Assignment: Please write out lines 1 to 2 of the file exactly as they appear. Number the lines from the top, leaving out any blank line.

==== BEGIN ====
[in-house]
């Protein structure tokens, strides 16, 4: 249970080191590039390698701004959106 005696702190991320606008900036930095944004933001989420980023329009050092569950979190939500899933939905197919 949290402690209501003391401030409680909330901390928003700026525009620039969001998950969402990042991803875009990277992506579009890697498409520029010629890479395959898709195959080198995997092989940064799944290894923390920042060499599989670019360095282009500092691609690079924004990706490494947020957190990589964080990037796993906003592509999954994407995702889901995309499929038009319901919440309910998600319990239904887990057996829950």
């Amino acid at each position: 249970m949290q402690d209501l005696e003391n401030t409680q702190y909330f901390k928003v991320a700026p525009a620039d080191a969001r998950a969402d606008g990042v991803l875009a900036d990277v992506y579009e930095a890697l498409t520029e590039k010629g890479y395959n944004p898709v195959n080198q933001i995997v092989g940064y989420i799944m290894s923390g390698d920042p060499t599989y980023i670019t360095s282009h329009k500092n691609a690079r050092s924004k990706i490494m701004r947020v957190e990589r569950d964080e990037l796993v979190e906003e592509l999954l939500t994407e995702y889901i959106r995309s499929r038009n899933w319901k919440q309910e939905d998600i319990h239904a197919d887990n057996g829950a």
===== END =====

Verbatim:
[in-house]
């Protein structure tokens, strides 16, 4: 249970080191590039390698701004959106 005696702190991320606008900036930095944004933001989420980023329009050092569950979190939500899933939905197919 949290402690209501003391401030409680909330901390928003700026525009620039969001998950969402990042991803875009990277992506579009890697498409520029010629890479395959898709195959080198995997092989940064799944290894923390920042060499599989670019360095282009500092691609690079924004990706490494947020957190990589964080990037796993906003592509999954994407995702889901995309499929038009319901919440309910998600319990239904887990057996829950």